And the Oscar Goes To… Not a Clue

Currently browsing the "Nicolas Cage" tag.

Review: Pig

Pig is a quest film and a really good one at that. Nicolas Cage plays Rob a self-exiled hermit in the Oregon wilderness whose beloved truffle-hunting pig is violently abducted, forcing him to leave his isolated cabin to track her down in the city and return to a world he turned his back on years before. He’s aided by young Amir (Alex Wolff, Hereditary), his truffle buyer who knows the lay of the land once they’re back in town. Their search takes them deep into the belly of the Portland culinary world where Rob was once a star, and he’s able to trade on that reputation. Cage turns in one of his best performances in years as the weary and wounded chef in this surprisingly touching drama from first time director Michael Sarnoski, who’s someone I’ll be following.

Arty Chick’s Seven Picks: Week 10

This week is heavy on movies about couples. They include rom-coms and complicated relationship stories, and the characters range from criminals to musicians to politicians, from kings to bakers. The genres include classic dramas, and film noir, and brilliant satire. And there’s a good dollop of sex, for good measure.

They’re mostly from the 80s and 90s, though one is from the 60s. And something they all (except one) have in common is that they were nominated for a lot of Oscars, and won quite a few.

 

The films are: Moonstruck, Kiss of the Spider Woman, Body Heat, Nashville, Out of Sight, Four Weddings and a Funeral, and The Lion in Winter

Snowden

Unless you never watch the news or have been hiding under a rock for several years, you’ve probably heard of Edward Snowden. A gripping documentary called Citizen Four was made about him in 2013 and won the 2015 Oscar. Here’s what I said about that film:

In January of 2013, filmmaker Laura Poitras began receiving emails from a mysterious person who only identified himself as “citizenfour” and who had information about US government surveillance on a scale unheard of in history. A few months later, after a number of encrypted email exchanges, Poitras headed to Hong Kong along with journalist Glenn Greenwald to meet the sender. The rest is history. Waiting for them in a hotel room was Edward Snowden who would hand them evidence of massive citizen surveillance and data mining by the NSA and other government agencies, and would expose our global cyber-spy program.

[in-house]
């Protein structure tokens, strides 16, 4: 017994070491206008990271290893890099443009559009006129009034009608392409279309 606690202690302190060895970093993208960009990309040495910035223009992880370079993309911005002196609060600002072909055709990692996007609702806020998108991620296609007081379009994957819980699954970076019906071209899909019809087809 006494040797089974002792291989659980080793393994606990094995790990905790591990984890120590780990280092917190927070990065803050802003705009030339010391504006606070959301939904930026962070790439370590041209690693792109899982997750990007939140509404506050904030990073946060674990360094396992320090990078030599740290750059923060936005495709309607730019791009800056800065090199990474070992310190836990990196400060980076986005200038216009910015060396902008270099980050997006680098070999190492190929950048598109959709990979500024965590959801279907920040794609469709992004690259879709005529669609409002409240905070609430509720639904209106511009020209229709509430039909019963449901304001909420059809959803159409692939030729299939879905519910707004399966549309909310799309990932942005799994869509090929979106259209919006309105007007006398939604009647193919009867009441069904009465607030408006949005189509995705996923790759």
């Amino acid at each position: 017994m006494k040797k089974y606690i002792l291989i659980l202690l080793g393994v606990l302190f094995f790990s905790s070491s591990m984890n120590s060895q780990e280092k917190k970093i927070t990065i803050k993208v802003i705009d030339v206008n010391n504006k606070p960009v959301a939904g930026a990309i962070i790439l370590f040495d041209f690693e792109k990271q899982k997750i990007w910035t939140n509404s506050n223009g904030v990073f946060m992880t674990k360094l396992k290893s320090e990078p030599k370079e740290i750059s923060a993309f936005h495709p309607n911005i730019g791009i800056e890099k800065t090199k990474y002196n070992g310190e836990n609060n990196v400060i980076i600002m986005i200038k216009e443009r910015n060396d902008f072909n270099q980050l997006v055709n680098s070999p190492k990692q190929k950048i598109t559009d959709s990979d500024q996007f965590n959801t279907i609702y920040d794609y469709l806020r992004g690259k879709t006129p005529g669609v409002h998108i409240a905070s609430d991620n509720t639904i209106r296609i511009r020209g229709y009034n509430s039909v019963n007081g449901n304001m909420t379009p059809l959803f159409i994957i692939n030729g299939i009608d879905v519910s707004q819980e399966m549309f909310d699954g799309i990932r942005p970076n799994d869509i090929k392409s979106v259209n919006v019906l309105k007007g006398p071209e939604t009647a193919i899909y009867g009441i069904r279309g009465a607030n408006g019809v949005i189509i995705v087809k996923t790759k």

Oliver Stone’s new movie Snowden begins in that hotel with Poitras (Melissa Leo) and Greenwald (Zachary Quinto) and flashes back to Snowden’s (Joseph Gordon-Levitt) tortured path to this clandestine meeting. The film succeeds in telling its story without becoming a typical Oliver Stone polemic. Whether that is a good or bad thing is up to you.

Kick-Ass

What a quirky little film! From the previews I was expecting more of a comedy, but in fact, Kick-Ass is a teenage angst Tarantino action film gone awry. In it, three main stories converge. In one you have the nerdy comic book reading teenage boy, Dave (Aaron Johnson), who wants to be bigger than life and concocts a superhero persona for himself named Kick-Ass. In another thread a father (Nicolas Cage) trains his 11-year-old daughter (Chloe Moretz) to be his action heroine sidekick in order to exact revenge on the man who ruined their lives. The third storyline is about the big mob boss villain of the piece, Frank (Mark Strong) whose son, the same age as Dave, is desperate for his father’s approval and invents his own comic book identity as Red Mist to try and trap the other superheroes.